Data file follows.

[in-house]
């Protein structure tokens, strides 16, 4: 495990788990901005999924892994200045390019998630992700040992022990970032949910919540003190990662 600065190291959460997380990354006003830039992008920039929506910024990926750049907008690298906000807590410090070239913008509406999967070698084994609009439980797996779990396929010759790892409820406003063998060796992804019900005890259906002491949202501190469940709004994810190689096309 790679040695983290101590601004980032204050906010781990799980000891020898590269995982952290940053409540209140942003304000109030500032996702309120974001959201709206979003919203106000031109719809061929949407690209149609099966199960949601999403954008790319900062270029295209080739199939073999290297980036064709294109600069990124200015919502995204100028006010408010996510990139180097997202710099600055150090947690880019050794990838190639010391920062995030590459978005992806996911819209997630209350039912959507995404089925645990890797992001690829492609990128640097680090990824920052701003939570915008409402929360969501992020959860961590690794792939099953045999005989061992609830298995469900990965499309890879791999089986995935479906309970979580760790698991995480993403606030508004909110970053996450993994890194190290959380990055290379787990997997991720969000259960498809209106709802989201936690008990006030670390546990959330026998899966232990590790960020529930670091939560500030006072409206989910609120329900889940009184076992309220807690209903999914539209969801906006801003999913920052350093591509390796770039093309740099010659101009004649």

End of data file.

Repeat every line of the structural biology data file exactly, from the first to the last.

[in-house]
């Protein structure tokens, strides 16, 4: 495990788990901005999924892994200045390019998630992700040992022990970032949910919540003190990662 600065190291959460997380990354006003830039992008920039929506910024990926750049907008690298906000807590410090070239913008509406999967070698084994609009439980797996779990396929010759790892409820406003063998060796992804019900005890259906002491949202501190469940709004994810190689096309 790679040695983290101590601004980032204050906010781990799980000891020898590269995982952290940053409540209140942003304000109030500032996702309120974001959201709206979003919203106000031109719809061929949407690209149609099966199960949601999403954008790319900062270029295209080739199939073999290297980036064709294109600069990124200015919502995204100028006010408010996510990139180097997202710099600055150090947690880019050794990838190639010391920062995030590459978005992806996911819209997630209350039912959507995404089925645990890797992001690829492609990128640097680090990824920052701003939570915008409402929360969501992020959860961590690794792939099953045999005989061992609830298995469900990965499309890879791999089986995935479906309970979580760790698991995480993403606030508004909110970053996450993994890194190290959380990055290379787990997997991720969000259960498809209106709802989201936690008990006030670390546990959330026998899966232990590790960020529930670091939560500030006072409206989910609120329900889940009184076992309220807690209903999914539209969801906006801003999913920052350093591509390796770039093309740099010659101009004649």